Throughout your child's second year, all of his baby teeth will come in. We tell you how to care for them and when it's time to see a dentist.
Your biggest concern about your child's dental health during her first year of life was probably about when and how often her teeth would appear. Teething continues during the second year-the eight or so teeth she probably has on her first birthday will be joined during this year by most of her remaining "baby" teeth. The remaining lower incisors and the four first molars usually appear during the first half of the second year. The canine teeth and the second molars usually make their appearance around the time of your child's second birthday.
As in the first year, teething may be associated with drooling, pain, and mild congestion. Offer your child something cold, smooth, and hard to chew, such as a teething ring (make sure pieces can't be bitten off and accidentally ingested or inhaled). Don't use over-the-counter teething pain medications or folk remedies (like rubbing whiskey on your baby's gums) without checking with your pediatrician.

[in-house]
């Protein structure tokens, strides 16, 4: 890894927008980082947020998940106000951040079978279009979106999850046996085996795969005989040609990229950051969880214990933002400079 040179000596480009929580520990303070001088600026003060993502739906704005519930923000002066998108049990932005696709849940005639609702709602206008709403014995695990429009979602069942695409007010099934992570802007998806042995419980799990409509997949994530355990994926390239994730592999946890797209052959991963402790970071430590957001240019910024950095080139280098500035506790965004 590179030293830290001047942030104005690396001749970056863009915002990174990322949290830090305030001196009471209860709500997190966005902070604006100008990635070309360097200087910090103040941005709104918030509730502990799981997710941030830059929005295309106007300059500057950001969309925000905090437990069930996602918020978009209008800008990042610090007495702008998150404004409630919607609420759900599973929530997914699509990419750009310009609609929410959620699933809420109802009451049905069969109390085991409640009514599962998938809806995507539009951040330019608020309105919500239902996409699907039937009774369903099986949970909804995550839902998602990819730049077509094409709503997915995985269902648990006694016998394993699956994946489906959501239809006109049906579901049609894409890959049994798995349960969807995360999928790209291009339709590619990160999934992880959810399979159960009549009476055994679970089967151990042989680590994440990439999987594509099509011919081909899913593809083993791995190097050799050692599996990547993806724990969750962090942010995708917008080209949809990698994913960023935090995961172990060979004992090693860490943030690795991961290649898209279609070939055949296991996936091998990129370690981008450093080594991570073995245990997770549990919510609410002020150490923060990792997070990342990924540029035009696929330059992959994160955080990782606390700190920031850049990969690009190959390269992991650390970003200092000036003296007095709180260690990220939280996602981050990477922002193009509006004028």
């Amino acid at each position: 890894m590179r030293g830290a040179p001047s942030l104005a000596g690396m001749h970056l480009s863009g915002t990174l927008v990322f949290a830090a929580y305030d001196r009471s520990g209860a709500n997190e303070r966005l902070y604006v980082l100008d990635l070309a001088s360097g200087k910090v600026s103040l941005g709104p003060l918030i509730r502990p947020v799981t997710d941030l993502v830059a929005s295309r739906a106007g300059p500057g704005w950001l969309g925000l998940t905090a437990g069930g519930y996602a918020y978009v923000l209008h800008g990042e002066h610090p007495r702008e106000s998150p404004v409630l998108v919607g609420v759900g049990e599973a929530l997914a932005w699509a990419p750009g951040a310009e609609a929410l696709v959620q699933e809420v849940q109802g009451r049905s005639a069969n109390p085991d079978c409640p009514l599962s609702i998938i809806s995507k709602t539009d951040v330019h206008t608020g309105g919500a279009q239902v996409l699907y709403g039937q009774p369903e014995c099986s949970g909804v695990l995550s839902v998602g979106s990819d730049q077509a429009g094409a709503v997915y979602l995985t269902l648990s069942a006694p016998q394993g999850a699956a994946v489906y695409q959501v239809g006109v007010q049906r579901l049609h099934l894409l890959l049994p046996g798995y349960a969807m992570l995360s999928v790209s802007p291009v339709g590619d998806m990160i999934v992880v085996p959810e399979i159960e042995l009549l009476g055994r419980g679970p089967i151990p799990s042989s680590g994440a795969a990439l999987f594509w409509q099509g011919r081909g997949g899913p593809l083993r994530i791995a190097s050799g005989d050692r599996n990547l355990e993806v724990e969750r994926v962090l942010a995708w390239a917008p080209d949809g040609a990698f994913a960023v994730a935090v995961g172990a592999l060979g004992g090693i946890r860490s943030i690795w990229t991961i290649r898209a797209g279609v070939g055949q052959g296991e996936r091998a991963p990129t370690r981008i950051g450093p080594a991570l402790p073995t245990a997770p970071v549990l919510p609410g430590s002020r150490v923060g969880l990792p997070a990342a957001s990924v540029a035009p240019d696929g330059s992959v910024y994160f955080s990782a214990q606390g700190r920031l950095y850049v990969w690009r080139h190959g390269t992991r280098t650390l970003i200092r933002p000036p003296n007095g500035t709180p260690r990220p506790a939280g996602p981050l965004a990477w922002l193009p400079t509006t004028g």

In this year, your primary concern about your child's teeth is likely to be how best to care for them. The American Association of Pediatric Dentistry recommends that your child's first visit to a dentist be scheduled at 6 months. Others, like the American Academy of Pediatrics, feel that a dental visit at age 3 is early enough, as long as your child's pediatrician checks his teeth regularly.
There is less debate about when to begin cleaning your child's teeth. By 1, he should be accustomed to having his teeth wiped with a square of gauze or brushed with a baby toothbrush twice a day. Having the child stand or sit in front of you, facing away from you, may make it easier for you to brush his teeth. Flossing can begin as soon as his back molars are in. Fluoridated toothpaste, however, should be reserved for after age 2 -younger children tend to swallow it, and toothpaste is not meant to be ingested. If you would like to use toothpaste, try a nonfluoridated, ingestible toothpaste specifically designed for babies and use only a pea-size drop. If the water in your community is not fluoridated, your pediatrician can recommend vitamins with fluoride or fluoride drops or rinses to help protect tiny teeth.
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